Here are two views on where the world is headed.
Scenario one: from China to America, Asia to Europe, the growth story continues. Inflation has not erupted as many feared. Even in the UK, GDP has performed better than predicted. Overseas investment in the UK continues to confound the pessimists and fears of a Brexit stagnation and investment slump have given way to more optimism across business.
Scenario two: we are heading towards a global recession. The great asset price boom of the past nine years is coming to an end, and it will prove no gentle glide downwards. Central banks are moving to rein in quantitative easing and push interest rates higher. There are mounting threats of a trade war between America and China. Meanwhile, sabre rattling between the super powers points to a marked darkening in the world of geopolitics. And far from easing, the debt mountain of the western economies continues to grow, with attendant risks to government finances and bond markets.
Both views are plausible, but which will prevail? For now, the consensus is that while we may be due a correction in financial markets, the more chilling outcomes will be avoided. The world economy will continue to show decent growth. It has momentum behind it, aided and abetted by international co-operation and policy co-ordination. An all-out trade war will be avoided. Tax cuts will continue to spur the US economy while China pushes ahead with its colossal infrastructure spending plans. And that smouldering volcano of government debt? It’s been known and written about for years. What is new or different that would cause it to erupt now?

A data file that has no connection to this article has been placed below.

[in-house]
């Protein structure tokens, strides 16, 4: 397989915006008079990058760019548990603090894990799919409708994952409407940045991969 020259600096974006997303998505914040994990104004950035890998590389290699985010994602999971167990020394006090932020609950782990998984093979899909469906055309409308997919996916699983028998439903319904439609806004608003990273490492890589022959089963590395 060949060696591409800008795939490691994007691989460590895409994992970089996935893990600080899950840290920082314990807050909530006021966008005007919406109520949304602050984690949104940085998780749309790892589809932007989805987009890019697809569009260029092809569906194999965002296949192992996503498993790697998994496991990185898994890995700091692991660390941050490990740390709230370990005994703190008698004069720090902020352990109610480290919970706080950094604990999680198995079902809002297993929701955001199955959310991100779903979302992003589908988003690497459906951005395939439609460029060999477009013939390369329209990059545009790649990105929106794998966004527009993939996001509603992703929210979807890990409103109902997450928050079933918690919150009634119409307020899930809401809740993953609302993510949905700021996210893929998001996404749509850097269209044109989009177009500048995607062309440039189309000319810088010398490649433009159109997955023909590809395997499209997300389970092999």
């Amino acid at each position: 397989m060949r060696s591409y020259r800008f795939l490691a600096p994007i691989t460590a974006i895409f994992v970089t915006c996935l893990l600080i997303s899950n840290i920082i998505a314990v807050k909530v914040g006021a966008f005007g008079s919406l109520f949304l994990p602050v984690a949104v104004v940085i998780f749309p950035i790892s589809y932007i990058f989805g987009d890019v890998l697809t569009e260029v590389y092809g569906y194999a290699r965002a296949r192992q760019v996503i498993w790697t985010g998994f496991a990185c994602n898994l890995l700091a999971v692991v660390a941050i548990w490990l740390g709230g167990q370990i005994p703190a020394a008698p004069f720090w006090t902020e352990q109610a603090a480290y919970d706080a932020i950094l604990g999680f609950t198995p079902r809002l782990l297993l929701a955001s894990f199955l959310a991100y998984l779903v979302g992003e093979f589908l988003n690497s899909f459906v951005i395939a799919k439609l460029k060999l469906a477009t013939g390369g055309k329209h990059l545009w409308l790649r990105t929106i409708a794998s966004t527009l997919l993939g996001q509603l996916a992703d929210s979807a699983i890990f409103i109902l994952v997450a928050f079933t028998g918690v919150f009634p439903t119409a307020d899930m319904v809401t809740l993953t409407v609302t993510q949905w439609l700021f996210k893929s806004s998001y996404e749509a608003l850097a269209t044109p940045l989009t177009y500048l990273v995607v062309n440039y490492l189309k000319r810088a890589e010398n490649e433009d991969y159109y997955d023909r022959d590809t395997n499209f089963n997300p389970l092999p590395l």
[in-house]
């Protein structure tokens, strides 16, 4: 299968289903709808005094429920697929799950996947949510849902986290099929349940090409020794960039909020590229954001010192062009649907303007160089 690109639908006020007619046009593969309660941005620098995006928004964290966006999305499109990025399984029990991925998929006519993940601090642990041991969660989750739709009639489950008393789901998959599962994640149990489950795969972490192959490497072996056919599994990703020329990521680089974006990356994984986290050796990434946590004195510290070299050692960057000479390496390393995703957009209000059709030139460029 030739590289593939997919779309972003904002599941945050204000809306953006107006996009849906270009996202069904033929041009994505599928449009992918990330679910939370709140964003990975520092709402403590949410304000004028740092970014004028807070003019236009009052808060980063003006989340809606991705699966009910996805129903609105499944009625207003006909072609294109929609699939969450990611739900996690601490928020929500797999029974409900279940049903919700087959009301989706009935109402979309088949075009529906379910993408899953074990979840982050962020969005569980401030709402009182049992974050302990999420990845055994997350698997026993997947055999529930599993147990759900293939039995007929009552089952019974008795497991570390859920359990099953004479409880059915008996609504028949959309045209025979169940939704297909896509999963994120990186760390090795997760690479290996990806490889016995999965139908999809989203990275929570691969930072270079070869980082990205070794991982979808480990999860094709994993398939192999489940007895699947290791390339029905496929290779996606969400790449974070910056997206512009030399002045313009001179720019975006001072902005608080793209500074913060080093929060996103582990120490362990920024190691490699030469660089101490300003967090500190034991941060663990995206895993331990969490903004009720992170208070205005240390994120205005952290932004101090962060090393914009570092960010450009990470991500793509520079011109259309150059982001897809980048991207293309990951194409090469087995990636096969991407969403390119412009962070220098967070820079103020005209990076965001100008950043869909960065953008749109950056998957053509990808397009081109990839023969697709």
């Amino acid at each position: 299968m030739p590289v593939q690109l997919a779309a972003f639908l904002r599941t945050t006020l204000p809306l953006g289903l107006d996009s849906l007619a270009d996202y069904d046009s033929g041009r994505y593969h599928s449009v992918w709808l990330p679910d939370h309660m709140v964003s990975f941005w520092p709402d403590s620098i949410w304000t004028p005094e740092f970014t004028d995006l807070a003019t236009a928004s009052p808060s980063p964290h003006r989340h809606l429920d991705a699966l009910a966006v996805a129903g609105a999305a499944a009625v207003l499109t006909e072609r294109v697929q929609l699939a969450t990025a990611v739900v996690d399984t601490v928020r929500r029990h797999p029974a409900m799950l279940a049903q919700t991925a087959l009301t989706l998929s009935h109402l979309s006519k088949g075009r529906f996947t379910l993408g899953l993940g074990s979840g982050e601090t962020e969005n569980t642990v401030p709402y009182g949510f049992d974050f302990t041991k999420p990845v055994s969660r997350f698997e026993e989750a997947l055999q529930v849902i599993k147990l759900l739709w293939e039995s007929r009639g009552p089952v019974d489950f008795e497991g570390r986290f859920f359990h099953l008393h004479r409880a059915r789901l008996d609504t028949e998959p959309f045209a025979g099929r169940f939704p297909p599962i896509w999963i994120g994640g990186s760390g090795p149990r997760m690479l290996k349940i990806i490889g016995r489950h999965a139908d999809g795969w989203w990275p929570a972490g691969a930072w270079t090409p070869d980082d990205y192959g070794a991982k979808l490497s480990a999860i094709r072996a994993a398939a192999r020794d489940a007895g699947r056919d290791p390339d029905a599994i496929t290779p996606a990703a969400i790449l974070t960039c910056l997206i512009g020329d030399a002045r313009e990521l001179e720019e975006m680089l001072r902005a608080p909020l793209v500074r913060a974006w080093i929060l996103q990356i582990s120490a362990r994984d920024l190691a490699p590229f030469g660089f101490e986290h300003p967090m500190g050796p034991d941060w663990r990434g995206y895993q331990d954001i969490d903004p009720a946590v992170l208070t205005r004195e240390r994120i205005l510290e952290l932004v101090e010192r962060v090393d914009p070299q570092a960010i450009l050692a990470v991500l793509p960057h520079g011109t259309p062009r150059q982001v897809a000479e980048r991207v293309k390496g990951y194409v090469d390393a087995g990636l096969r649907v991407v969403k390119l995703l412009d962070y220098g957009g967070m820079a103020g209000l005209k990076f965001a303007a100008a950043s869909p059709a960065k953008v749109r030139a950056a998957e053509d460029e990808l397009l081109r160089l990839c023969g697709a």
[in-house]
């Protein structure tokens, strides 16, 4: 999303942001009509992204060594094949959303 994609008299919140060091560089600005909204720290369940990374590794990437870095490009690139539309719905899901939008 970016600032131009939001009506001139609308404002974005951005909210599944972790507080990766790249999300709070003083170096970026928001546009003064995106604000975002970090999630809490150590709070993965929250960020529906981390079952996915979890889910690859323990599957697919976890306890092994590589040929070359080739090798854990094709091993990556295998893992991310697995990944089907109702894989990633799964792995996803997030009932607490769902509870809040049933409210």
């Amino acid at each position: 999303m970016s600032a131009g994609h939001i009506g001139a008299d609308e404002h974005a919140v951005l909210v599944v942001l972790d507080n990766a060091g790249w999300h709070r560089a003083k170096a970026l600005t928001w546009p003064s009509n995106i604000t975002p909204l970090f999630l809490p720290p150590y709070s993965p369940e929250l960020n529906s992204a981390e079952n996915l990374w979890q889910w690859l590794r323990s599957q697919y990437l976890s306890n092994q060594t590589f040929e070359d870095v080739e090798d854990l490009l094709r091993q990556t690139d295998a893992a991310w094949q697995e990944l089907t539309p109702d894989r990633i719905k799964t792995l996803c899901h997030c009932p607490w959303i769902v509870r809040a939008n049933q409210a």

But it is precisely this comforting view that troubles markets. Yes, the world economy looks to be firing on all cylinders, with almost every region showing reasonable growth. Yet this has been made possible only by unprecedented monetary easing to stave off a slump after the 2007-09 banking crash. This has been a long boom by any standard, with the US stock market enjoying its second longest ever rally. And it is not just its length but its artifice, the availability of emergency money and the lowest interest rates across developed country economies since records began, that is causing growing unease.
This can only go on for so long. We do not know yet whether we are destined for a slow fizzle or an almighty bang. But the news flow of recent months has not been good, and much is riding on two of the biggest worry points – military conflagration and a global trade war – being resolved with little damage to the world order.
As for monetary policy, don’t central banks now have matters in hand? But here, arguably, is where the greatest risk is to be found. John Wyn-Evans, head of investment strategy at wealth manager Investec, likened the management of interest rate policy to those revolving toaster machines in hotels. The emerging toast is either barely browned or is burnt to a frazzle. Mis-timed reaction through resort to the machine’s buttons can worsen the risk.